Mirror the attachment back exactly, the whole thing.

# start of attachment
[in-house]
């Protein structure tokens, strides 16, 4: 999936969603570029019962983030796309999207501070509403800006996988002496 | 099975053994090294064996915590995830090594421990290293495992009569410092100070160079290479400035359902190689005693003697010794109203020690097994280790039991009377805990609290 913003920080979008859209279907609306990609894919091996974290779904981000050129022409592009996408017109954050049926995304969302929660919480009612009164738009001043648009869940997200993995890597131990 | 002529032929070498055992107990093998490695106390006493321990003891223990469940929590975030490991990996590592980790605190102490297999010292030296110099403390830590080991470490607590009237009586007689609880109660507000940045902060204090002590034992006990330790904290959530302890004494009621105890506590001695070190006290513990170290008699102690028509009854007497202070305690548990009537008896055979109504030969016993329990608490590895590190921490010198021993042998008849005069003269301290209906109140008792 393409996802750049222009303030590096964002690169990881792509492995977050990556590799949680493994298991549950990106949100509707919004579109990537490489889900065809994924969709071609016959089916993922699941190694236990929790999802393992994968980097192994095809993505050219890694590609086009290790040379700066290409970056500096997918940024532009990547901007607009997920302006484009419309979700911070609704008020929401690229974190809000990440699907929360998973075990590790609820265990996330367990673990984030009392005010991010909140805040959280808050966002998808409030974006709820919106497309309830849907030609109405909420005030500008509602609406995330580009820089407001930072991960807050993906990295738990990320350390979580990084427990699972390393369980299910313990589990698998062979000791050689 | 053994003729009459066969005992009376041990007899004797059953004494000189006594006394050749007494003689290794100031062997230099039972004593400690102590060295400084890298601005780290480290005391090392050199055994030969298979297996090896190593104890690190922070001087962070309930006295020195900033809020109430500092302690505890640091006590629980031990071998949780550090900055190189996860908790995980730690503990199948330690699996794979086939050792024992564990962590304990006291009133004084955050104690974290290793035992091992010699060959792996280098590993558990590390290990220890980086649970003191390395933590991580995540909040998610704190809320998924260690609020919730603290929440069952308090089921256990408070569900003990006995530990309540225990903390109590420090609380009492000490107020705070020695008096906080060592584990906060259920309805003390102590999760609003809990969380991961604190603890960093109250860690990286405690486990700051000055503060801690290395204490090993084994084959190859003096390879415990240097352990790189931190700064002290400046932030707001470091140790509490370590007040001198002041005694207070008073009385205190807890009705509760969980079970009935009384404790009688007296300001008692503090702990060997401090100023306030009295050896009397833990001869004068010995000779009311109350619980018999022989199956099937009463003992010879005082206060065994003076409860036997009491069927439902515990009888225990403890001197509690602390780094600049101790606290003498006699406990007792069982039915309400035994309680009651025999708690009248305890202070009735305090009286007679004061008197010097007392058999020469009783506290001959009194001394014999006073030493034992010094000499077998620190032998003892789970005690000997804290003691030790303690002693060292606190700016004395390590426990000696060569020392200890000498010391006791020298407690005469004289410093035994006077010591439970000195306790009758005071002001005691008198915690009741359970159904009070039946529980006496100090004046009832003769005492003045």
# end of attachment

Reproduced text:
[in-house]
């Protein structure tokens, strides 16, 4: 999936969603570029019962983030796309999207501070509403800006996988002496 | 099975053994090294064996915590995830090594421990290293495992009569410092100070160079290479400035359902190689005693003697010794109203020690097994280790039991009377805990609290 913003920080979008859209279907609306990609894919091996974290779904981000050129022409592009996408017109954050049926995304969302929660919480009612009164738009001043648009869940997200993995890597131990 | 002529032929070498055992107990093998490695106390006493321990003891223990469940929590975030490991990996590592980790605190102490297999010292030296110099403390830590080991470490607590009237009586007689609880109660507000940045902060204090002590034992006990330790904290959530302890004494009621105890506590001695070190006290513990170290008699102690028509009854007497202070305690548990009537008896055979109504030969016993329990608490590895590190921490010198021993042998008849005069003269301290209906109140008792 393409996802750049222009303030590096964002690169990881792509492995977050990556590799949680493994298991549950990106949100509707919004579109990537490489889900065809994924969709071609016959089916993922699941190694236990929790999802393992994968980097192994095809993505050219890694590609086009290790040379700066290409970056500096997918940024532009990547901007607009997920302006484009419309979700911070609704008020929401690229974190809000990440699907929360998973075990590790609820265990996330367990673990984030009392005010991010909140805040959280808050966002998808409030974006709820919106497309309830849907030609109405909420005030500008509602609406995330580009820089407001930072991960807050993906990295738990990320350390979580990084427990699972390393369980299910313990589990698998062979000791050689 | 053994003729009459066969005992009376041990007899004797059953004494000189006594006394050749007494003689290794100031062997230099039972004593400690102590060295400084890298601005780290480290005391090392050199055994030969298979297996090896190593104890690190922070001087962070309930006295020195900033809020109430500092302690505890640091006590629980031990071998949780550090900055190189996860908790995980730690503990199948330690699996794979086939050792024992564990962590304990006291009133004084955050104690974290290793035992091992010699060959792996280098590993558990590390290990220890980086649970003191390395933590991580995540909040998610704190809320998924260690609020919730603290929440069952308090089921256990408070569900003990006995530990309540225990903390109590420090609380009492000490107020705070020695008096906080060592584990906060259920309805003390102590999760609003809990969380991961604190603890960093109250860690990286405690486990700051000055503060801690290395204490090993084994084959190859003096390879415990240097352990790189931190700064002290400046932030707001470091140790509490370590007040001198002041005694207070008073009385205190807890009705509760969980079970009935009384404790009688007296300001008692503090702990060997401090100023306030009295050896009397833990001869004068010995000779009311109350619980018999022989199956099937009463003992010879005082206060065994003076409860036997009491069927439902515990009888225990403890001197509690602390780094600049101790606290003498006699406990007792069982039915309400035994309680009651025999708690009248305890202070009735305090009286007679004061008197010097007392058999020469009783506290001959009194001394014999006073030493034992010094000499077998620190032998003892789970005690000997804290003691030790303690002693060292606190700016004395390590426990000696060569020392200890000498010391006791020298407690005469004289410093035994006077010591439970000195306790009758005071002001005691008198915690009741359970159904009070039946529980006496100090004046009832003769005492003045």